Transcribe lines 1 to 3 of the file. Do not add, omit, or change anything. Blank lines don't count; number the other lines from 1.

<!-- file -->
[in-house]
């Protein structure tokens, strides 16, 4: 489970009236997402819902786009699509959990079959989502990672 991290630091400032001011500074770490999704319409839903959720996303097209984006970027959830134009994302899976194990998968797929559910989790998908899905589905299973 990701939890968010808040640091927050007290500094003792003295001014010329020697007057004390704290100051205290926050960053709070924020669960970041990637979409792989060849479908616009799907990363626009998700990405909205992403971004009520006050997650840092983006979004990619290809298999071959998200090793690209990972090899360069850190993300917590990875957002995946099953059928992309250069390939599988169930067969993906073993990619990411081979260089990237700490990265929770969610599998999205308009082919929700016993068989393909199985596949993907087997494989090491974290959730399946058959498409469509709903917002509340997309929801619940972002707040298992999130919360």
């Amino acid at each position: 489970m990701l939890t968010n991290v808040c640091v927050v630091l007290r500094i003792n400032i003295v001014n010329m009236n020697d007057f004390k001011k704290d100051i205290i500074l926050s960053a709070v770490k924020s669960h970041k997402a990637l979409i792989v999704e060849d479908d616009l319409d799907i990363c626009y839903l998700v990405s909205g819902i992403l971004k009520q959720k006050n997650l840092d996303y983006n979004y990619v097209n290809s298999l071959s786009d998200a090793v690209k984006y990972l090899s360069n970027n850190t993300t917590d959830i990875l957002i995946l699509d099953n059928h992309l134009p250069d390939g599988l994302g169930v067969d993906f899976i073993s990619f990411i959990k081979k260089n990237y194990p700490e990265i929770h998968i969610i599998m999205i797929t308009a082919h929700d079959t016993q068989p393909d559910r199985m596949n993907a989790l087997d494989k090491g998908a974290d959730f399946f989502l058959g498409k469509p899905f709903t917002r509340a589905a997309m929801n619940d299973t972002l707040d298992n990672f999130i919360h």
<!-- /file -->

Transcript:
[in-house]
């Protein structure tokens, strides 16, 4: 489970009236997402819902786009699509959990079959989502990672 991290630091400032001011500074770490999704319409839903959720996303097209984006970027959830134009994302899976194990998968797929559910989790998908899905589905299973 990701939890968010808040640091927050007290500094003792003295001014010329020697007057004390704290100051205290926050960053709070924020669960970041990637979409792989060849479908616009799907990363626009998700990405909205992403971004009520006050997650840092983006979004990619290809298999071959998200090793690209990972090899360069850190993300917590990875957002995946099953059928992309250069390939599988169930067969993906073993990619990411081979260089990237700490990265929770969610599998999205308009082919929700016993068989393909199985596949993907087997494989090491974290959730399946058959498409469509709903917002509340997309929801619940972002707040298992999130919360």
């Amino acid at each position: 489970m990701l939890t968010n991290v808040c640091v927050v630091l007290r500094i003792n400032i003295v001014n010329m009236n020697d007057f004390k001011k704290d100051i205290i500074l926050s960053a709070v770490k924020s669960h970041k997402a990637l979409i792989v999704e060849d479908d616009l319409d799907i990363c626009y839903l998700v990405s909205g819902i992403l971004k009520q959720k006050n997650l840092d996303y983006n979004y990619v097209n290809s298999l071959s786009d998200a090793v690209k984006y990972l090899s360069n970027n850190t993300t917590d959830i990875l957002i995946l699509d099953n059928h992309l134009p250069d390939g599988l994302g169930v067969d993906f899976i073993s990619f990411i959990k081979k260089n990237y194990p700490e990265i929770h998968i969610i599998m999205i797929t308009a082919h929700d079959t016993q068989p393909d559910r199985m596949n993907a989790l087997d494989k090491g998908a974290d959730f399946f989502l058959g498409k469509p899905f709903t917002r509340a589905a997309m929801n619940d299973t972002l707040d298992n990672f999130i919360h």